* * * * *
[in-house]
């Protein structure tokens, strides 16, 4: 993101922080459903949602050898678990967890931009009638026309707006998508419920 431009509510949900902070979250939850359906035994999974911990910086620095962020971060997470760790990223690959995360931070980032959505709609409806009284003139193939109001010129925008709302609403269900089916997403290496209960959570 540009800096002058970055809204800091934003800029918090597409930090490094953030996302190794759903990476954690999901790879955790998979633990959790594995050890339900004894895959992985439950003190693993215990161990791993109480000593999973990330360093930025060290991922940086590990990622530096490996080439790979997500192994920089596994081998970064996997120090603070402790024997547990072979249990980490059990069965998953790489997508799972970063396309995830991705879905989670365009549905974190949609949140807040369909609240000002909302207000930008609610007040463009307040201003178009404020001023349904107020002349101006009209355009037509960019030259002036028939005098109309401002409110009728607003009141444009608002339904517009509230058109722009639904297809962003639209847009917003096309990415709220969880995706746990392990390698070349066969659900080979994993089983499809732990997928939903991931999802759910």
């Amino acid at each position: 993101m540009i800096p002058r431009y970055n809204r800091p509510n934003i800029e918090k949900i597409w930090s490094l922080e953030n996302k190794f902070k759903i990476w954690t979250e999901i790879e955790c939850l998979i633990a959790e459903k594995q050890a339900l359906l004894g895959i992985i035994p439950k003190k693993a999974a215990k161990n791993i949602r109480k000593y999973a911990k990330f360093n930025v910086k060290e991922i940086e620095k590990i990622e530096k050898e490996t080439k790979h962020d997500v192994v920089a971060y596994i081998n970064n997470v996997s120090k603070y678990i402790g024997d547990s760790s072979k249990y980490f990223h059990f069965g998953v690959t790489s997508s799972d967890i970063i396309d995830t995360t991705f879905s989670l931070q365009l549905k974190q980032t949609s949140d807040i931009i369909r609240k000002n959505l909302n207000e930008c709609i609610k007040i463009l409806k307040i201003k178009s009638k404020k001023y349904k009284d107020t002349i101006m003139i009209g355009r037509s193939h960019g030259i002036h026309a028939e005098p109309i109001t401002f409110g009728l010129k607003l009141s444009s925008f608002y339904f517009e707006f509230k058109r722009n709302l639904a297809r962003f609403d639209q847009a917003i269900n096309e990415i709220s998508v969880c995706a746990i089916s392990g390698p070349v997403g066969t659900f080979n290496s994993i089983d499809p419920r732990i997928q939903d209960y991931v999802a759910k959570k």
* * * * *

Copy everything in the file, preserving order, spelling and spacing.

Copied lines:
[in-house]
């Protein structure tokens, strides 16, 4: 993101922080459903949602050898678990967890931009009638026309707006998508419920 431009509510949900902070979250939850359906035994999974911990910086620095962020971060997470760790990223690959995360931070980032959505709609409806009284003139193939109001010129925008709302609403269900089916997403290496209960959570 540009800096002058970055809204800091934003800029918090597409930090490094953030996302190794759903990476954690999901790879955790998979633990959790594995050890339900004894895959992985439950003190693993215990161990791993109480000593999973990330360093930025060290991922940086590990990622530096490996080439790979997500192994920089596994081998970064996997120090603070402790024997547990072979249990980490059990069965998953790489997508799972970063396309995830991705879905989670365009549905974190949609949140807040369909609240000002909302207000930008609610007040463009307040201003178009404020001023349904107020002349101006009209355009037509960019030259002036028939005098109309401002409110009728607003009141444009608002339904517009509230058109722009639904297809962003639209847009917003096309990415709220969880995706746990392990390698070349066969659900080979994993089983499809732990997928939903991931999802759910």
């Amino acid at each position: 993101m540009i800096p002058r431009y970055n809204r800091p509510n934003i800029e918090k949900i597409w930090s490094l922080e953030n996302k190794f902070k759903i990476w954690t979250e999901i790879e955790c939850l998979i633990a959790e459903k594995q050890a339900l359906l004894g895959i992985i035994p439950k003190k693993a999974a215990k161990n791993i949602r109480k000593y999973a911990k990330f360093n930025v910086k060290e991922i940086e620095k590990i990622e530096k050898e490996t080439k790979h962020d997500v192994v920089a971060y596994i081998n970064n997470v996997s120090k603070y678990i402790g024997d547990s760790s072979k249990y980490f990223h059990f069965g998953v690959t790489s997508s799972d967890i970063i396309d995830t995360t991705f879905s989670l931070q365009l549905k974190q980032t949609s949140d807040i931009i369909r609240k000002n959505l909302n207000e930008c709609i609610k007040i463009l409806k307040i201003k178009s009638k404020k001023y349904k009284d107020t002349i101006m003139i009209g355009r037509s193939h960019g030259i002036h026309a028939e005098p109309i109001t401002f409110g009728l010129k607003l009141s444009s925008f608002y339904f517009e707006f509230k058109r722009n709302l639904a297809r962003f609403d639209q847009a917003i269900n096309e990415i709220s998508v969880c995706a746990i089916s392990g390698p070349v997403g066969t659900f080979n290496s994993i089983d499809p419920r732990i997928q939903d209960y991931v999802a759910k959570k």